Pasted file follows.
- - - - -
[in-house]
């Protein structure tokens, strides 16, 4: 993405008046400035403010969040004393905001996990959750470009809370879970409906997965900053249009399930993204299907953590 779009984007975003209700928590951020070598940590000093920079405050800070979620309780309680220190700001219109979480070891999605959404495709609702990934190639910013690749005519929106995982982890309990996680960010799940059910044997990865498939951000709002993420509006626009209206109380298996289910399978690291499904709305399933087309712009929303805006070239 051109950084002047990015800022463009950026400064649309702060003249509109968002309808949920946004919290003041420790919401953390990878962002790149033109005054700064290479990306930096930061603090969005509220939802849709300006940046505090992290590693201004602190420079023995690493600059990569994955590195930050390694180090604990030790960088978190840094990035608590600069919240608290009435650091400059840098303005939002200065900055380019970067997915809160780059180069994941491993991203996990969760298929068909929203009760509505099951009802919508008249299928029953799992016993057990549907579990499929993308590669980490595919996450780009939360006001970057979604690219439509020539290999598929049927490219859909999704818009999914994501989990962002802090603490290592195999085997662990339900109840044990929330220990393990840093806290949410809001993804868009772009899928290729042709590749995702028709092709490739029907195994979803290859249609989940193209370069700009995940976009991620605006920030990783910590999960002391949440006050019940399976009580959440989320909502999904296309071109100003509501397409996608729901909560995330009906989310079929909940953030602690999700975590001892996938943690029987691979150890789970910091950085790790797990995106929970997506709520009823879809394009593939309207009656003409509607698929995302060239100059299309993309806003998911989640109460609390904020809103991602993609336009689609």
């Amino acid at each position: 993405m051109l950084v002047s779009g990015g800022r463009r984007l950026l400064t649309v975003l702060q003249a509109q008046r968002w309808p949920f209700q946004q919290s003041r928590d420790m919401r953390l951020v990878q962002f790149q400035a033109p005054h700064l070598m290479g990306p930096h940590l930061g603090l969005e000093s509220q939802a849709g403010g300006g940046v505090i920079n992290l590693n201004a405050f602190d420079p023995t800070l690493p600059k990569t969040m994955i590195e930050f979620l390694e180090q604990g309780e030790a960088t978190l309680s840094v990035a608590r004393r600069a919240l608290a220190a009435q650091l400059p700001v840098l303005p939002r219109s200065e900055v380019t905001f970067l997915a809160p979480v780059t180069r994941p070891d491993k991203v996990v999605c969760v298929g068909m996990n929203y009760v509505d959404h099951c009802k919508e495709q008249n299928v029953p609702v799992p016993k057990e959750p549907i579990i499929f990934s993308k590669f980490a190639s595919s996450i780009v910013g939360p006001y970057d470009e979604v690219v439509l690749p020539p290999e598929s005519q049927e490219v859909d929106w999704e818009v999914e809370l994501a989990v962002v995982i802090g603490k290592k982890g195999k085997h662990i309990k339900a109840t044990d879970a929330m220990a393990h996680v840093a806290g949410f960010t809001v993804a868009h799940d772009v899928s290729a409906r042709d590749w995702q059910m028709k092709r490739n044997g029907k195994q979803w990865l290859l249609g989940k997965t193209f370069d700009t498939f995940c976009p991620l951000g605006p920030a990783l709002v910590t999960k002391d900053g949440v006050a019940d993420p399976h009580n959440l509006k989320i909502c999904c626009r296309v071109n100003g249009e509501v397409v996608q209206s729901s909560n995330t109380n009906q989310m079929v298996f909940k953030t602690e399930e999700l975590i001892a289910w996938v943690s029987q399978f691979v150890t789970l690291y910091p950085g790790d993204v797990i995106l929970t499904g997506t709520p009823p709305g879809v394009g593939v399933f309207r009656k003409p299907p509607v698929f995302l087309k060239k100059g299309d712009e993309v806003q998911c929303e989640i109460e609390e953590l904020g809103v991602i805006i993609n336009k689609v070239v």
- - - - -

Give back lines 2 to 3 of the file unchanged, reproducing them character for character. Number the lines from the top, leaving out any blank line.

């Protein structure tokens, strides 16, 4: 993405008046400035403010969040004393905001996990959750470009809370879970409906997965900053249009399930993204299907953590 779009984007975003209700928590951020070598940590000093920079405050800070979620309780309680220190700001219109979480070891999605959404495709609702990934190639910013690749005519929106995982982890309990996680960010799940059910044997990865498939951000709002993420509006626009209206109380298996289910399978690291499904709305399933087309712009929303805006070239 051109950084002047990015800022463009950026400064649309702060003249509109968002309808949920946004919290003041420790919401953390990878962002790149033109005054700064290479990306930096930061603090969005509220939802849709300006940046505090992290590693201004602190420079023995690493600059990569994955590195930050390694180090604990030790960088978190840094990035608590600069919240608290009435650091400059840098303005939002200065900055380019970067997915809160780059180069994941491993991203996990969760298929068909929203009760509505099951009802919508008249299928029953799992016993057990549907579990499929993308590669980490595919996450780009939360006001970057979604690219439509020539290999598929049927490219859909999704818009999914994501989990962002802090603490290592195999085997662990339900109840044990929330220990393990840093806290949410809001993804868009772009899928290729042709590749995702028709092709490739029907195994979803290859249609989940193209370069700009995940976009991620605006920030990783910590999960002391949440006050019940399976009580959440989320909502999904296309071109100003509501397409996608729901909560995330009906989310079929909940953030602690999700975590001892996938943690029987691979150890789970910091950085790790797990995106929970997506709520009823879809394009593939309207009656003409509607698929995302060239100059299309993309806003998911989640109460609390904020809103991602993609336009689609």
């Amino acid at each position: 993405m051109l950084v002047s779009g990015g800022r463009r984007l950026l400064t649309v975003l702060q003249a509109q008046r968002w309808p949920f209700q946004q919290s003041r928590d420790m919401r953390l951020v990878q962002f790149q400035a033109p005054h700064l070598m290479g990306p930096h940590l930061g603090l969005e000093s509220q939802a849709g403010g300006g940046v505090i920079n992290l590693n201004a405050f602190d420079p023995t800070l690493p600059k990569t969040m994955i590195e930050f979620l390694e180090q604990g309780e030790a960088t978190l309680s840094v990035a608590r004393r600069a919240l608290a220190a009435q650091l400059p700001v840098l303005p939002r219109s200065e900055v380019t905001f970067l997915a809160p979480v780059t180069r994941p070891d491993k991203v996990v999605c969760v298929g068909m996990n929203y009760v509505d959404h099951c009802k919508e495709q008249n299928v029953p609702v799992p016993k057990e959750p549907i579990i499929f990934s993308k590669f980490a190639s595919s996450i780009v910013g939360p006001y970057d470009e979604v690219v439509l690749p020539p290999e598929s005519q049927e490219v859909d929106w999704e818009v999914e809370l994501a989990v962002v995982i802090g603490k290592k982890g195999k085997h662990i309990k339900a109840t044990d879970a929330m220990a393990h996680v840093a806290g949410f960010t809001v993804a868009h799940d772009v899928s290729a409906r042709d590749w995702q059910m028709k092709r490739n044997g029907k195994q979803w990865l290859l249609g989940k997965t193209f370069d700009t498939f995940c976009p991620l951000g605006p920030a990783l709002v910590t999960k002391d900053g949440v006050a019940d993420p399976h009580n959440l509006k989320i909502c999904c626009r296309v071109n100003g249009e509501v397409v996608q209206s729901s909560n995330t109380n009906q989310m079929v298996f909940k953030t602690e399930e999700l975590i001892a289910w996938v943690s029987q399978f691979v150890t789970l690291y910091p950085g790790d993204v797990i995106l929970t499904g997506t709520p009823p709305g879809v394009g593939v399933f309207r009656k003409p299907p509607v698929f995302l087309k060239k100059g299309d712009e993309v806003q998911c929303e989640i109460e609390e953590l904020g809103v991602i805006i993609n336009k689609v070239v």